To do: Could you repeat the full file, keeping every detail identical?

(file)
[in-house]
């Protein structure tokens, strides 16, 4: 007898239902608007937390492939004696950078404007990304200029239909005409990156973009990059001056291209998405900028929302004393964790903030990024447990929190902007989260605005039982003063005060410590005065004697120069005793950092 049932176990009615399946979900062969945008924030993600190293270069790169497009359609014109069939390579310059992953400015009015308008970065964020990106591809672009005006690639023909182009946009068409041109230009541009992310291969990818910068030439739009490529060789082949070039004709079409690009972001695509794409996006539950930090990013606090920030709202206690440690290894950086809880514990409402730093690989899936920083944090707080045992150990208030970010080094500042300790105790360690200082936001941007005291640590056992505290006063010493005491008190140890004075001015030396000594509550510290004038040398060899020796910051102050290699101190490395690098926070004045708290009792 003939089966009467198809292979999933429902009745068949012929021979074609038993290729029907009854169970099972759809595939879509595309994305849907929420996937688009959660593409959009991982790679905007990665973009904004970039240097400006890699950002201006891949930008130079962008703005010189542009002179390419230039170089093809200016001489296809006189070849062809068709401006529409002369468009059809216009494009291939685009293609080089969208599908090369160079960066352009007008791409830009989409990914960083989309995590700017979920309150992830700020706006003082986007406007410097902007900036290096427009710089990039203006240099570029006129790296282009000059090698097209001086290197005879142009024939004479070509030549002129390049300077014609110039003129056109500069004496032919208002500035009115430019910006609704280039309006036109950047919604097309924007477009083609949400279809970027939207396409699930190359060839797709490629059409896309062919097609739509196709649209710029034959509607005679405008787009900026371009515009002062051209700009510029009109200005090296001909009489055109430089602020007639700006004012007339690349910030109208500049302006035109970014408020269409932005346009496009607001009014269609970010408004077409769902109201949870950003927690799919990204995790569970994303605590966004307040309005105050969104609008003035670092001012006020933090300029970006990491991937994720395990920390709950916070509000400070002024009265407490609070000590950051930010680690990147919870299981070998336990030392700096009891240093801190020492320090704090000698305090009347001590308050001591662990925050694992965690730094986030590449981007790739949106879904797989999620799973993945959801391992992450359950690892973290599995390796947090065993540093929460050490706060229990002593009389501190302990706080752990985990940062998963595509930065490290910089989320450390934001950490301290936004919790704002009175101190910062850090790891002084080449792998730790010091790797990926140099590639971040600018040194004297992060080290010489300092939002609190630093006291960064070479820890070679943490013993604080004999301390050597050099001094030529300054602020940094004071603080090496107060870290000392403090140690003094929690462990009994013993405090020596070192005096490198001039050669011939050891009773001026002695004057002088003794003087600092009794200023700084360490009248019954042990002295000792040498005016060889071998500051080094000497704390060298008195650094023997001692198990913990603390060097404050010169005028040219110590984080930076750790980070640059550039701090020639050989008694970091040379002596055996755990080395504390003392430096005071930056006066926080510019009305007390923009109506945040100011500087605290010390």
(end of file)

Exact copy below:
[in-house]
């Protein structure tokens, strides 16, 4: 007898239902608007937390492939004696950078404007990304200029239909005409990156973009990059001056291209998405900028929302004393964790903030990024447990929190902007989260605005039982003063005060410590005065004697120069005793950092 049932176990009615399946979900062969945008924030993600190293270069790169497009359609014109069939390579310059992953400015009015308008970065964020990106591809672009005006690639023909182009946009068409041109230009541009992310291969990818910068030439739009490529060789082949070039004709079409690009972001695509794409996006539950930090990013606090920030709202206690440690290894950086809880514990409402730093690989899936920083944090707080045992150990208030970010080094500042300790105790360690200082936001941007005291640590056992505290006063010493005491008190140890004075001015030396000594509550510290004038040398060899020796910051102050290699101190490395690098926070004045708290009792 003939089966009467198809292979999933429902009745068949012929021979074609038993290729029907009854169970099972759809595939879509595309994305849907929420996937688009959660593409959009991982790679905007990665973009904004970039240097400006890699950002201006891949930008130079962008703005010189542009002179390419230039170089093809200016001489296809006189070849062809068709401006529409002369468009059809216009494009291939685009293609080089969208599908090369160079960066352009007008791409830009989409990914960083989309995590700017979920309150992830700020706006003082986007406007410097902007900036290096427009710089990039203006240099570029006129790296282009000059090698097209001086290197005879142009024939004479070509030549002129390049300077014609110039003129056109500069004496032919208002500035009115430019910006609704280039309006036109950047919604097309924007477009083609949400279809970027939207396409699930190359060839797709490629059409896309062919097609739509196709649209710029034959509607005679405008787009900026371009515009002062051209700009510029009109200005090296001909009489055109430089602020007639700006004012007339690349910030109208500049302006035109970014408020269409932005346009496009607001009014269609970010408004077409769902109201949870950003927690799919990204995790569970994303605590966004307040309005105050969104609008003035670092001012006020933090300029970006990491991937994720395990920390709950916070509000400070002024009265407490609070000590950051930010680690990147919870299981070998336990030392700096009891240093801190020492320090704090000698305090009347001590308050001591662990925050694992965690730094986030590449981007790739949106879904797989999620799973993945959801391992992450359950690892973290599995390796947090065993540093929460050490706060229990002593009389501190302990706080752990985990940062998963595509930065490290910089989320450390934001950490301290936004919790704002009175101190910062850090790891002084080449792998730790010091790797990926140099590639971040600018040194004297992060080290010489300092939002609190630093006291960064070479820890070679943490013993604080004999301390050597050099001094030529300054602020940094004071603080090496107060870290000392403090140690003094929690462990009994013993405090020596070192005096490198001039050669011939050891009773001026002695004057002088003794003087600092009794200023700084360490009248019954042990002295000792040498005016060889071998500051080094000497704390060298008195650094023997001692198990913990603390060097404050010169005028040219110590984080930076750790980070640059550039701090020639050989008694970091040379002596055996755990080395504390003392430096005071930056006066926080510019009305007390923009109506945040100011500087605290010390």